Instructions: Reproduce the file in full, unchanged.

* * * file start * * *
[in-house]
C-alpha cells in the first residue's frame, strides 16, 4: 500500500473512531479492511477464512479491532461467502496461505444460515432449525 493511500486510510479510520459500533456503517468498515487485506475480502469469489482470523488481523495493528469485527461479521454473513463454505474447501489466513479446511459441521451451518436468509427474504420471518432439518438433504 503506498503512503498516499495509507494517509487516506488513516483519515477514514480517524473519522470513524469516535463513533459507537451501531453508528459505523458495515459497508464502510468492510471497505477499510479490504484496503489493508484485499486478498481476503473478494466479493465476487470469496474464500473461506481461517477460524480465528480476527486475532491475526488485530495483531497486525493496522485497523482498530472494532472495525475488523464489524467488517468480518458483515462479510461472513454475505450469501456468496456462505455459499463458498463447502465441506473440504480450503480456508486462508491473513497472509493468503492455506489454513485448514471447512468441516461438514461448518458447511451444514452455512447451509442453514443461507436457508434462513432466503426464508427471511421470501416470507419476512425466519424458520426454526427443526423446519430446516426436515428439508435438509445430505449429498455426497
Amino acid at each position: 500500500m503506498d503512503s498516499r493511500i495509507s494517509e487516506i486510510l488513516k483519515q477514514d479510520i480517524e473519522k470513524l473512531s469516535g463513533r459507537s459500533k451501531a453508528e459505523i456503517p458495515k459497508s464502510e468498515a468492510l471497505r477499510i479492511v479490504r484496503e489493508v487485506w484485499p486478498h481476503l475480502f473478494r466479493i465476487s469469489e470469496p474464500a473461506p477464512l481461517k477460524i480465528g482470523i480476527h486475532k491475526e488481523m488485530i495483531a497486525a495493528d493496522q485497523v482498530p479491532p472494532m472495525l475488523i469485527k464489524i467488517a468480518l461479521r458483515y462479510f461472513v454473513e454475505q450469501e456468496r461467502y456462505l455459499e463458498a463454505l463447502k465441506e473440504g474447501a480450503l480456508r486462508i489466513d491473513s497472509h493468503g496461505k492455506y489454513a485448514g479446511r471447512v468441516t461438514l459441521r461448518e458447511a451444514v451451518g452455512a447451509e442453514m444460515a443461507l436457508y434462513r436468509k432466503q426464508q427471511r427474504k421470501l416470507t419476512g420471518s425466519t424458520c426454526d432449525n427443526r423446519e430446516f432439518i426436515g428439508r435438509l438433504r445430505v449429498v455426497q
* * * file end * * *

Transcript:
[in-house]
C-alpha cells in the first residue's frame, strides 16, 4: 500500500473512531479492511477464512479491532461467502496461505444460515432449525 493511500486510510479510520459500533456503517468498515487485506475480502469469489482470523488481523495493528469485527461479521454473513463454505474447501489466513479446511459441521451451518436468509427474504420471518432439518438433504 503506498503512503498516499495509507494517509487516506488513516483519515477514514480517524473519522470513524469516535463513533459507537451501531453508528459505523458495515459497508464502510468492510471497505477499510479490504484496503489493508484485499486478498481476503473478494466479493465476487470469496474464500473461506481461517477460524480465528480476527486475532491475526488485530495483531497486525493496522485497523482498530472494532472495525475488523464489524467488517468480518458483515462479510461472513454475505450469501456468496456462505455459499463458498463447502465441506473440504480450503480456508486462508491473513497472509493468503492455506489454513485448514471447512468441516461438514461448518458447511451444514452455512447451509442453514443461507436457508434462513432466503426464508427471511421470501416470507419476512425466519424458520426454526427443526423446519430446516426436515428439508435438509445430505449429498455426497
Amino acid at each position: 500500500m503506498d503512503s498516499r493511500i495509507s494517509e487516506i486510510l488513516k483519515q477514514d479510520i480517524e473519522k470513524l473512531s469516535g463513533r459507537s459500533k451501531a453508528e459505523i456503517p458495515k459497508s464502510e468498515a468492510l471497505r477499510i479492511v479490504r484496503e489493508v487485506w484485499p486478498h481476503l475480502f473478494r466479493i465476487s469469489e470469496p474464500a473461506p477464512l481461517k477460524i480465528g482470523i480476527h486475532k491475526e488481523m488485530i495483531a497486525a495493528d493496522q485497523v482498530p479491532p472494532m472495525l475488523i469485527k464489524i467488517a468480518l461479521r458483515y462479510f461472513v454473513e454475505q450469501e456468496r461467502y456462505l455459499e463458498a463454505l463447502k465441506e473440504g474447501a480450503l480456508r486462508i489466513d491473513s497472509h493468503g496461505k492455506y489454513a485448514g479446511r471447512v468441516t461438514l459441521r461448518e458447511a451444514v451451518g452455512a447451509e442453514m444460515a443461507l436457508y434462513r436468509k432466503q426464508q427471511r427474504k421470501l416470507t419476512g420471518s425466519t424458520c426454526d432449525n427443526r423446519e430446516f432439518i426436515g428439508r435438509l438433504r445430505v449429498v455426497q